By David Swanson
How did a Democratic challenger defeat a Republican incumbent in an enormous rural district in southern Virginia? A Democratic group in Charlottesville called Left of Center organized a forum on that topic Monday night. Speakers included three staffers on Tom Perriello’s victorious campaign: Brian Bills, his personal assistant; Kelli Palmer, who registered African American voters in the southern most part of Virginia’s Fifth District; and Rachel Klarman, lead field organizer for the southern counties. Also speaking were two newspaper reporters, Will Goldsmith of the C’ville Weekly and Lindsay Barnes of the Hook. And providing some historical context was Fred Hudson, chair of the Fifth District Democratic Committee.
All of the speakers addressed the reasons Perriello had won. Of course he won by only 0.2 percent, but the big question was how he’d managed to make it close at all. The loser, Virgil Goode, had always carried at least 60 percent of the vote in the past. Each speaker provided different reasons for the upset, not because they disagreed with each other, but because there were a great many factors that had all come together. The speakers all steered clear, however, of the biggest, if least heart-warming reason for Perriello’s success: money.
Perriello brought in almost as much cash as Goode. He spent it as I would want a candidate to spend it, but not necessarily how a candidate has to spend it to win in our corrupt system. Perriello had 30 people on staff and paid rent for eight offices. According to Bills, Perriello spent more on his field operation than any other congressional campaign in the country ever has. But what about the fortune needed to buy back essential little snippets of time on the television airwaves we own but do not control? That’s where the powers of party and money combined. The Democratic Congressional Campaign Committee in Washington, D.C., and the independent group My Rural America spent over a million dollars on ads for Perriello and against Goode. In contrast, the Republican Congressional Committee and the National Right to Life Committee only spent $150,000 on pro-Goode and anti-Perriello ads.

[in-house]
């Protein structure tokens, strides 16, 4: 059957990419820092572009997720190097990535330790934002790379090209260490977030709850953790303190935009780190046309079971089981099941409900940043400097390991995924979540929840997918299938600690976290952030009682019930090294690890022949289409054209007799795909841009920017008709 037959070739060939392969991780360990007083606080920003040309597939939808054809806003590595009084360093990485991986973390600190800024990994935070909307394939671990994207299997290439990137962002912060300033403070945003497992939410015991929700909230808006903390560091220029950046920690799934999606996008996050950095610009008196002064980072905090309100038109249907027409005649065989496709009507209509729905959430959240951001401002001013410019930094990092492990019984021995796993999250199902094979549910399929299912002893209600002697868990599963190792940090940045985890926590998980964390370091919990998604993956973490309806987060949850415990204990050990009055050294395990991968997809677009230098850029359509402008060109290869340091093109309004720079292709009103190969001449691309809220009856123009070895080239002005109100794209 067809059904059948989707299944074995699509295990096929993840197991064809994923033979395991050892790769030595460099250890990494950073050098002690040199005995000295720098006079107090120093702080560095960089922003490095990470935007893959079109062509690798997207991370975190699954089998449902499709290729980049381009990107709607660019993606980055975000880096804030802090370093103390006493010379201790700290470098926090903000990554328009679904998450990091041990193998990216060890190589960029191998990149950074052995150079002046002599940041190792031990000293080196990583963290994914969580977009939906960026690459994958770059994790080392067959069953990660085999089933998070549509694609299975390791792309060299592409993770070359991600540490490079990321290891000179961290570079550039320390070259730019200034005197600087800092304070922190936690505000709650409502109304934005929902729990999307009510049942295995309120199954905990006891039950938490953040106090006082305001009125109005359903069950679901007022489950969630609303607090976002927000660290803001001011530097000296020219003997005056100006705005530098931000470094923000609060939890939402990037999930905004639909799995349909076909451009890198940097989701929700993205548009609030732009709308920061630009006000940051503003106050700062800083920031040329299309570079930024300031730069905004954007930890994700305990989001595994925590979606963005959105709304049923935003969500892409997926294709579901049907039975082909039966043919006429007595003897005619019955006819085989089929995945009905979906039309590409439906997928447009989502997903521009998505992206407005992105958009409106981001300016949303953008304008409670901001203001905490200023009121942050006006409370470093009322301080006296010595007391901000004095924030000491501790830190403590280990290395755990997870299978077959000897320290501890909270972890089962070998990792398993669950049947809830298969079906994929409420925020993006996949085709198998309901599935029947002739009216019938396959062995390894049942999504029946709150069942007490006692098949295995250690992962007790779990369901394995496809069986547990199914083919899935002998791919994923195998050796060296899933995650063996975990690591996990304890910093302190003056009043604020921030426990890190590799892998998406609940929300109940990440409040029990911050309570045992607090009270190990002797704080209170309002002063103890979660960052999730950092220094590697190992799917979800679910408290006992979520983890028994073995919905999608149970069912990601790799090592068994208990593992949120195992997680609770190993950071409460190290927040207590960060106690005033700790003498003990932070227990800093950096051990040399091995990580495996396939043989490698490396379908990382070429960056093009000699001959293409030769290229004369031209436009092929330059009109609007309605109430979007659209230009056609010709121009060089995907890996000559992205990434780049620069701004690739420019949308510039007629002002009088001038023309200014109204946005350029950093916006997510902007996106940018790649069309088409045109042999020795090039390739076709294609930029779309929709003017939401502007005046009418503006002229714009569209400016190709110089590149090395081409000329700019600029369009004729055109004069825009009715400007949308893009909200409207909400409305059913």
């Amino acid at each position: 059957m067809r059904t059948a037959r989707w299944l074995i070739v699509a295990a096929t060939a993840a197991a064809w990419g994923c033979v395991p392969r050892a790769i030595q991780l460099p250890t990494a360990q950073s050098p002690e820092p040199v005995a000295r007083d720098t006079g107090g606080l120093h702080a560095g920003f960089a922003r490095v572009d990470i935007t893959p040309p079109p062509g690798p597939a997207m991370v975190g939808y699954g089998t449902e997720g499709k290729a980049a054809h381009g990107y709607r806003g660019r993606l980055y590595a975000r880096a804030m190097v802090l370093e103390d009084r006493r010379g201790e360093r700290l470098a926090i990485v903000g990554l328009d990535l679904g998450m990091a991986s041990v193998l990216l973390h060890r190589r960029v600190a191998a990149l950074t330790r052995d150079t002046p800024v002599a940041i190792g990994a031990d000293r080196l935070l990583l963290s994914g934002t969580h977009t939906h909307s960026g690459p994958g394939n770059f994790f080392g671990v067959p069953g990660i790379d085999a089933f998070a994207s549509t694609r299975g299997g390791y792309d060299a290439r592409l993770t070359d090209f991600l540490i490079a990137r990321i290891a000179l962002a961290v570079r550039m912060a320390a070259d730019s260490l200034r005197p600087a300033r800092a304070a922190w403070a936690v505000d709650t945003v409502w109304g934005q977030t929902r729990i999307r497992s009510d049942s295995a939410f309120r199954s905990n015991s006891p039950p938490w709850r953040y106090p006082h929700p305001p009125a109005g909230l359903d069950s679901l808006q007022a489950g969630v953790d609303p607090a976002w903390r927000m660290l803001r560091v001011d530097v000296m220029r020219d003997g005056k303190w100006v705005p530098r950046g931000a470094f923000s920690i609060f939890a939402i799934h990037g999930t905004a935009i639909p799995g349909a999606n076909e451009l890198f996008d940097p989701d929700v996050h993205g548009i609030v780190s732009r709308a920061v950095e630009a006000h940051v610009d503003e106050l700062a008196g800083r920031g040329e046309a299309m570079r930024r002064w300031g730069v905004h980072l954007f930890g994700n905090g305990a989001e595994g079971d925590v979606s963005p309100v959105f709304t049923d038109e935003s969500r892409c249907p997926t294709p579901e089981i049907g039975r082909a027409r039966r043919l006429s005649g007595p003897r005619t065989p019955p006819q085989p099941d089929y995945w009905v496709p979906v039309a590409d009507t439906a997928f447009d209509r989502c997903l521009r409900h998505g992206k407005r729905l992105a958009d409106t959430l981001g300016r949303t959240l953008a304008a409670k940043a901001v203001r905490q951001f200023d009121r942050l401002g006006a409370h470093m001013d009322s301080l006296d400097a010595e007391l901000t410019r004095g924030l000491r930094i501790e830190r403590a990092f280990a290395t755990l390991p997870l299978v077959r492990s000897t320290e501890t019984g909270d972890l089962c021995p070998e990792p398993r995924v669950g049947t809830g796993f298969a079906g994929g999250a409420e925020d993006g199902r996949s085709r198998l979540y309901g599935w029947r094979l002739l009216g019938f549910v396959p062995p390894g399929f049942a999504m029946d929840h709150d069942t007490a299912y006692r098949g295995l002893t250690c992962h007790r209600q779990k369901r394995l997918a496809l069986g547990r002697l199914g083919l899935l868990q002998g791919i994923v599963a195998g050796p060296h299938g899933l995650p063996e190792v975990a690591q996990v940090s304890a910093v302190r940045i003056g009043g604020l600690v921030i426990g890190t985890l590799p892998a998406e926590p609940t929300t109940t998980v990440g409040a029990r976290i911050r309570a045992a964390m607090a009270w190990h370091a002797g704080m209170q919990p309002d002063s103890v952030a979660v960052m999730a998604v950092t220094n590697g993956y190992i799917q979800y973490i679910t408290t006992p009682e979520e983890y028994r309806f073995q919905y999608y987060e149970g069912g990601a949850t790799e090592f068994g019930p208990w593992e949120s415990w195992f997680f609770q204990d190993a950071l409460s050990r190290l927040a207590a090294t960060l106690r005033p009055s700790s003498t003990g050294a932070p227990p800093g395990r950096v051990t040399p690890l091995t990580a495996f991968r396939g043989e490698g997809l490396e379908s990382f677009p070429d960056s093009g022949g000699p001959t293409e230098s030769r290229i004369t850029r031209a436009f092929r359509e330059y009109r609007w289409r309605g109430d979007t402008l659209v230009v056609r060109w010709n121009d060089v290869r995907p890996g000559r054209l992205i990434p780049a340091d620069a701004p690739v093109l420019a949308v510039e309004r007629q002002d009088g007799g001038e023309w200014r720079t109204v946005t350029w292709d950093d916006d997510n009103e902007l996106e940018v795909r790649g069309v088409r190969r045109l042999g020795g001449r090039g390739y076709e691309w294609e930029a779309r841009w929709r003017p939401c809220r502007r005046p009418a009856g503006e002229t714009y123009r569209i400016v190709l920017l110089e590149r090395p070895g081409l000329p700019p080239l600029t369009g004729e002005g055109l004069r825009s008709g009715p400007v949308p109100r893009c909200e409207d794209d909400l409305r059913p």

The speakers on Monday all seemed to agree that the field work and the ads had worked well together, that people who had seen the ads late in the campaign had been able to connect them with their memories of having met Perriello or his staffers or volunteers earlier in the year. Over the summer, Perriello’s staff and volunteers did a great deal of charity work in addition to traditional campaigning. That was one factor in the campaign’s success at generating more media coverage than the incumbent.
Another major factor that was discussed on Monday was the incumbent himself, Virgil Goode, who had become a recognized failure as a congressman and who ran a terrible and complacent campaign (so complacent that no major signs of vote theft or suppression arose). Goode’s obsession with bashing immigrants, Muslims, and gays made him less relevant to voters than a candidate who talked about jobs. While Goode denied that he hated immigrants when I blogged about it, Perriello was able to convince voters that Goode’s immigration obsession alienated him from even his own party in Congress, making Goode less effective.